Imee: Stand-Alone Bill To Cut Corporate Tax Urgent

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Senator Imee Marcos has urged both Houses of Congress to pass a stand-alone bill reducing corporate income tax by 5% to provide economic relief to businesses, minimize lay-offs, and attract foreign investment amid the COVID-19 pandemic.

Marcos, who chairs the Senate committee on economic affairs, said that such a bill has to be passed separately from the all-inclusive Corporate Recovery and Tax Incentives for Enterprises Act (CREATE) before the June 5 recess.

“Export companies continue to protest against the removal of business incentives that have worked for them until now but are seen as revenue losses by the Department of Finance and the National Economic Development Authority,” Marcos explained.

“The problematic incentives can be worked out later in another law. We are all ready to work overtime to pass CREATE, but besides the reduction in corporate income tax and the extension of so-called sunset provisions for business incentives, where is the bill?” Marcos asked.

The immediate passage of a bill reducing corporate income tax will make foreign investors give the Philippines a second look, even as Vietnam, Thailand, and Indonesia are top priority because of their lower tax rates, Marcos said.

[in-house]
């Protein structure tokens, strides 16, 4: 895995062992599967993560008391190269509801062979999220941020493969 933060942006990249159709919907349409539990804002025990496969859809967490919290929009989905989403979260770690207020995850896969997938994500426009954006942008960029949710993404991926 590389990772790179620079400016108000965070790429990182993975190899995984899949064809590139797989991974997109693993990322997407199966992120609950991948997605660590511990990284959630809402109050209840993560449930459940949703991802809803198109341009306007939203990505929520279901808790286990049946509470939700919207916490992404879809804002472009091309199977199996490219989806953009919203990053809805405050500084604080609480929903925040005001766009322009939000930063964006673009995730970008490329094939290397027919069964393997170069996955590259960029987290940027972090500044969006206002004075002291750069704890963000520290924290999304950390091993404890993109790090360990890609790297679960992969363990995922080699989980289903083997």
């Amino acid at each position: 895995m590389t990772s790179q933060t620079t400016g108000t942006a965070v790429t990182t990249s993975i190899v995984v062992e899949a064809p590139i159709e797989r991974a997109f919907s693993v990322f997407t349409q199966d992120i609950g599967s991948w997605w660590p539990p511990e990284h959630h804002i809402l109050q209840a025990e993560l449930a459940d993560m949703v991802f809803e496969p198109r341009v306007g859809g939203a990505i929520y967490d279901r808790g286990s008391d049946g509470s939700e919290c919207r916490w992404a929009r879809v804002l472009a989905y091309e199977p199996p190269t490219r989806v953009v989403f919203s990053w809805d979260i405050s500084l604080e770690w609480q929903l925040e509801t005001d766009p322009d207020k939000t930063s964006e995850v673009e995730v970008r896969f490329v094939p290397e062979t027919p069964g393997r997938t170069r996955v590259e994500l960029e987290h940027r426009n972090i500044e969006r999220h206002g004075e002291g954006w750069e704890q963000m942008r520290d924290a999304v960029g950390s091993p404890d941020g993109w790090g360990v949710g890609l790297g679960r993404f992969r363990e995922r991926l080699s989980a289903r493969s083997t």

Marcos added that the government has been losing investment opportunities amid the pandemic, as Western countries reduce their dependence on China for a more secure supply of goods and search for cheaper suppliers to maintain their price levels and survive an economic recession worldwide.

“We must get some investment from that precious China fall-out, as well as the anticipated new outsourcing from a depressed world economy,” Marcos said.

“Also, we need to stem the fiscal mistakes causing our few loyal foreign investors to leave the Philippines,” Marcos added.

The Philippines has lost some $20 million, or more than Php1 billion, in export volumes in the past two months due to the transfer of foreign companies to neighboring countries with friendlier tax regimes.

More multinational corporations may decide to produce less and not expand their factories in the Philippines, eventually pulling out export volumes for elsewhere, “if we don’t pick up the pace of a world scrambling to keep economies afloat,” Marcos said.